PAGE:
You think about the millenials that are coming up, it's important as they understand and get excited about racing, that you can have green racing and have a presence, and they're consistent and they're congruent.  We're working hard in this.  We've got a great program and platform, and it's appealing to new partners to join us as they line up their mission and values of their firm and as they see that they can align those mission and values to NASCAR, as well.
You'll see a lot more as you go from us.  You're a month ahead, but it's an exciting development?

Q.  For that initiative of being green and environmentally aware of a lot of things, NASCAR provides a great avenue with the ad dollars that go into this support to push their initiatives, as well?
BRENT DEWAR:  Yes, we do, and I think if you've had a chance, we refer to one of our Industry Action Plans as driver star power.  I don't know if you had the opportunity to see one of the spots we created last year with Greg Biffle, very simple, easy to understand, but a powerful message, and I think it's a surprise and delight.  It's not what a lot of people think about when they think about racing.  Our partners are excited about it.  They're excited about the presence.  I'm driving a hybrid electric car.  We have a charging station, electric charging station at our office.  We're not just working on it, we're also practicing it ourselves in our office environment.  It's a complete 360 cycle, and like I said, it's about a step every day, and you have to do more every day to lessen that footprint in the environment.

Q.  I know you can never say never, and it may be kind of absurd, but could we see electric cars in NASCAR?
BRENT DEWAR:  It's a great question.  I think if you had gone back 20, 25 years ago, you wouldn't have been thinking about renewable fuels like ethanol.  Our presence is to continue the relevance as we go through it.  We pride ourselves on being the best venue for racing.  We look to continue to innovate, so whatever the propulsions systems are, you start to look at it, and if you see our IMSA racing series and sport car series, you're seeing a number of different green initiatives and different fuel strategies, so we'll try to match the right fuel strategy, the right propulsion system as the sport evolves and innovate over time.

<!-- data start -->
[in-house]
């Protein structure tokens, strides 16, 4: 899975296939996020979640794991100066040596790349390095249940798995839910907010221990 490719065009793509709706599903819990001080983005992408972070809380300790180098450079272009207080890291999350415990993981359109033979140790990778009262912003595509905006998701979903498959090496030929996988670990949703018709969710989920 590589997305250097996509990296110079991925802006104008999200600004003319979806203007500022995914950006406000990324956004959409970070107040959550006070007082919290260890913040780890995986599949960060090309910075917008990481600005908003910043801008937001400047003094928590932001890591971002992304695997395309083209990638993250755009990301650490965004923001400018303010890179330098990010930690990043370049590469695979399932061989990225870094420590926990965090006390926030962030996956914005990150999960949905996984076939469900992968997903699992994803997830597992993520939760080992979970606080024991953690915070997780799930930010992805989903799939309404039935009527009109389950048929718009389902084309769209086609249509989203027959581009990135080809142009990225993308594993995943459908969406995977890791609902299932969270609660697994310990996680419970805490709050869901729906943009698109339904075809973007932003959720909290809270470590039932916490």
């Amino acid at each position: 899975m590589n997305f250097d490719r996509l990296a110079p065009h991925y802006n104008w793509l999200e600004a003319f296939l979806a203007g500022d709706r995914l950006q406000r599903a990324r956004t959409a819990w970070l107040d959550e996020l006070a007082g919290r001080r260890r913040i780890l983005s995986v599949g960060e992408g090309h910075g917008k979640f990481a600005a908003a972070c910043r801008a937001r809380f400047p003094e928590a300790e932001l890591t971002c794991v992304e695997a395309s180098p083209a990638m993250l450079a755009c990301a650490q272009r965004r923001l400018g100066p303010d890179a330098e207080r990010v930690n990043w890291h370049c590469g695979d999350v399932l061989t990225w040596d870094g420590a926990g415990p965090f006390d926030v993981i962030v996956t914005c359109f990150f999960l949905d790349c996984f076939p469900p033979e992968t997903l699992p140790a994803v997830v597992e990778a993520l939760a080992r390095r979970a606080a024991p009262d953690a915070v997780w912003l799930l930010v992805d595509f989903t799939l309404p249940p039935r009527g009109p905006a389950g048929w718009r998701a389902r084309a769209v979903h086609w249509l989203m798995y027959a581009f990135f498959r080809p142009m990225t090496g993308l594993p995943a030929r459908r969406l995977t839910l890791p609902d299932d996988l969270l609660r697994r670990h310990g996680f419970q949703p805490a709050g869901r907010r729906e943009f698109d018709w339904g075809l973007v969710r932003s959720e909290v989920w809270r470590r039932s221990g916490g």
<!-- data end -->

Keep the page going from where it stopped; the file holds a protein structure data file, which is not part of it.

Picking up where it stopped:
Q.  Would they have to rename the name for Bristol, Thunder Valley?
BRENT DEWAR:  We'll leave it to the future.  We'll do naming strategies in the future should that happen.

Q.¬† I am assuming this is probably an intended consequence, but in speaking with some of the teams, one of the things this new Chase format does is it allows maybe a team that wouldn't necessarily be able to race into the Chase points wise to win a race and get in there and that's a whole different package to sell to a sponsor.¬† Could you talk about‑‑
STEVE PHELPS:  Sure, we think it's a great opportunity from a sponsor standpoint.  Actually going from 12 Chase contenders to 16, you're obviously expanding the field.  The sponsors that we've spoken to, Sprint and the other sponsors, are thrilled.  The primary sponsors from the teams, the team owners, the team drivers, they are very excited about what this means for their sponsors.  So yeah, it'll be great to have someone who isn't even thought of that can win his way or win her way into our Chase, and from there, who knows what happens.  You're 16 to 12 to 8 to 4, and when we crown a champion, it'll be a deserving champion.

Q.  Several teams have said we're a small team and it's a big difference selling an opportunity to make the Chase than selling a we'll finish top 25.
STEVE PHELPS:¬† Yeah, we see some mid‑pack teams or those even further back that finished this past year, they're very excited about what the opportunities are for them and for their sponsors.